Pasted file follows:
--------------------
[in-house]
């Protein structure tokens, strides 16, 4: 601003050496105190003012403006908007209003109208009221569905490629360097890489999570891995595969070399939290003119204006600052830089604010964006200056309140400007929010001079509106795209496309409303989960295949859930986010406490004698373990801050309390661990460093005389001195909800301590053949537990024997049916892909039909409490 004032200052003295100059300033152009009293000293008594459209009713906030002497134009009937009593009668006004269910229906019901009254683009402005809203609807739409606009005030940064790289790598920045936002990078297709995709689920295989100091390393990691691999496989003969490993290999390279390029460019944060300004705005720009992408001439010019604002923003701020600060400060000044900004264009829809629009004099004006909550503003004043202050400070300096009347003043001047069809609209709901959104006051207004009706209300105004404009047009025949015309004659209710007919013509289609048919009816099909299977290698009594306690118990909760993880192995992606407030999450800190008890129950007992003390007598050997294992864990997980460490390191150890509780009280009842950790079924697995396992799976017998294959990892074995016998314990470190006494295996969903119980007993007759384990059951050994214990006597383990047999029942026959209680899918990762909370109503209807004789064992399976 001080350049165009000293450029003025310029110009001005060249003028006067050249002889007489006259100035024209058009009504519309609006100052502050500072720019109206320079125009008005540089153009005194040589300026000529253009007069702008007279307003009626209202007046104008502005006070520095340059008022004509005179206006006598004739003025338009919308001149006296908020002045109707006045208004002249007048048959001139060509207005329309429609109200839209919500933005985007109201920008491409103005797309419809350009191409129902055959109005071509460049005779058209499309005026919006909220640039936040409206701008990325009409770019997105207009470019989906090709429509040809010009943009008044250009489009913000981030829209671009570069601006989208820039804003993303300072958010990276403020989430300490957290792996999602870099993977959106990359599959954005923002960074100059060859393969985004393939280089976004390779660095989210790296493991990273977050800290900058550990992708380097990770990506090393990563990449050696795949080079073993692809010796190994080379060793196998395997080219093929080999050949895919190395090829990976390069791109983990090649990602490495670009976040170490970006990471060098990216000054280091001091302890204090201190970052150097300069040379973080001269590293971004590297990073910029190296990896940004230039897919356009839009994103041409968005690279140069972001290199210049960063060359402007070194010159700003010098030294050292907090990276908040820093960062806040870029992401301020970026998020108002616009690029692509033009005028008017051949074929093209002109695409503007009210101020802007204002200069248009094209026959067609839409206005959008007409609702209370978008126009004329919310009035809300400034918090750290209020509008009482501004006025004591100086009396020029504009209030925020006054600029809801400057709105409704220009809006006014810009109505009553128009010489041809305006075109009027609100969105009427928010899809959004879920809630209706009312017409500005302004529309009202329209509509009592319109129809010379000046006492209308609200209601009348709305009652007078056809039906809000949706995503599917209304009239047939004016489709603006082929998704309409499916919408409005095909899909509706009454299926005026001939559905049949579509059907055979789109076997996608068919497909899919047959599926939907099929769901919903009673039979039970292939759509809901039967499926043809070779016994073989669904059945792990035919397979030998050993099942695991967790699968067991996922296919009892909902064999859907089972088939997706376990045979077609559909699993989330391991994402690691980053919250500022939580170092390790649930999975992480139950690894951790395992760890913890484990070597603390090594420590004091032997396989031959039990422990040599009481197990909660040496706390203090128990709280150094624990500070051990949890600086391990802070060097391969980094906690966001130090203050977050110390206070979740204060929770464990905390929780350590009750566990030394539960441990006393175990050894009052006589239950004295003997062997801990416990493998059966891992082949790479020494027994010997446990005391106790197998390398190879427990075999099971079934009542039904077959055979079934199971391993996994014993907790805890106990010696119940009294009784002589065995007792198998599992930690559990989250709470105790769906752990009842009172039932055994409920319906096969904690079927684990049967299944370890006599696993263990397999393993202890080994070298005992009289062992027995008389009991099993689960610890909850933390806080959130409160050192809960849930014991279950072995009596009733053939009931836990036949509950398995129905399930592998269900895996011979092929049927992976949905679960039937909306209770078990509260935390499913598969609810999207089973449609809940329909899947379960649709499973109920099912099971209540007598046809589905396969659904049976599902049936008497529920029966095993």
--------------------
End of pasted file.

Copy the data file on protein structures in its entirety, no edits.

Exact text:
[in-house]
């Protein structure tokens, strides 16, 4: 601003050496105190003012403006908007209003109208009221569905490629360097890489999570891995595969070399939290003119204006600052830089604010964006200056309140400007929010001079509106795209496309409303989960295949859930986010406490004698373990801050309390661990460093005389001195909800301590053949537990024997049916892909039909409490 004032200052003295100059300033152009009293000293008594459209009713906030002497134009009937009593009668006004269910229906019901009254683009402005809203609807739409606009005030940064790289790598920045936002990078297709995709689920295989100091390393990691691999496989003969490993290999390279390029460019944060300004705005720009992408001439010019604002923003701020600060400060000044900004264009829809629009004099004006909550503003004043202050400070300096009347003043001047069809609209709901959104006051207004009706209300105004404009047009025949015309004659209710007919013509289609048919009816099909299977290698009594306690118990909760993880192995992606407030999450800190008890129950007992003390007598050997294992864990997980460490390191150890509780009280009842950790079924697995396992799976017998294959990892074995016998314990470190006494295996969903119980007993007759384990059951050994214990006597383990047999029942026959209680899918990762909370109503209807004789064992399976 001080350049165009000293450029003025310029110009001005060249003028006067050249002889007489006259100035024209058009009504519309609006100052502050500072720019109206320079125009008005540089153009005194040589300026000529253009007069702008007279307003009626209202007046104008502005006070520095340059008022004509005179206006006598004739003025338009919308001149006296908020002045109707006045208004002249007048048959001139060509207005329309429609109200839209919500933005985007109201920008491409103005797309419809350009191409129902055959109005071509460049005779058209499309005026919006909220640039936040409206701008990325009409770019997105207009470019989906090709429509040809010009943009008044250009489009913000981030829209671009570069601006989208820039804003993303300072958010990276403020989430300490957290792996999602870099993977959106990359599959954005923002960074100059060859393969985004393939280089976004390779660095989210790296493991990273977050800290900058550990992708380097990770990506090393990563990449050696795949080079073993692809010796190994080379060793196998395997080219093929080999050949895919190395090829990976390069791109983990090649990602490495670009976040170490970006990471060098990216000054280091001091302890204090201190970052150097300069040379973080001269590293971004590297990073910029190296990896940004230039897919356009839009994103041409968005690279140069972001290199210049960063060359402007070194010159700003010098030294050292907090990276908040820093960062806040870029992401301020970026998020108002616009690029692509033009005028008017051949074929093209002109695409503007009210101020802007204002200069248009094209026959067609839409206005959008007409609702209370978008126009004329919310009035809300400034918090750290209020509008009482501004006025004591100086009396020029504009209030925020006054600029809801400057709105409704220009809006006014810009109505009553128009010489041809305006075109009027609100969105009427928010899809959004879920809630209706009312017409500005302004529309009202329209509509009592319109129809010379000046006492209308609200209601009348709305009652007078056809039906809000949706995503599917209304009239047939004016489709603006082929998704309409499916919408409005095909899909509706009454299926005026001939559905049949579509059907055979789109076997996608068919497909899919047959599926939907099929769901919903009673039979039970292939759509809901039967499926043809070779016994073989669904059945792990035919397979030998050993099942695991967790699968067991996922296919009892909902064999859907089972088939997706376990045979077609559909699993989330391991994402690691980053919250500022939580170092390790649930999975992480139950690894951790395992760890913890484990070597603390090594420590004091032997396989031959039990422990040599009481197990909660040496706390203090128990709280150094624990500070051990949890600086391990802070060097391969980094906690966001130090203050977050110390206070979740204060929770464990905390929780350590009750566990030394539960441990006393175990050894009052006589239950004295003997062997801990416990493998059966891992082949790479020494027994010997446990005391106790197998390398190879427990075999099971079934009542039904077959055979079934199971391993996994014993907790805890106990010696119940009294009784002589065995007792198998599992930690559990989250709470105790769906752990009842009172039932055994409920319906096969904690079927684990049967299944370890006599696993263990397999393993202890080994070298005992009289062992027995008389009991099993689960610890909850933390806080959130409160050192809960849930014991279950072995009596009733053939009931836990036949509950398995129905399930592998269900895996011979092929049927992976949905679960039937909306209770078990509260935390499913598969609810999207089973449609809940329909899947379960649709499973109920099912099971209540007598046809589905396969659904049976599902049936008497529920029966095993």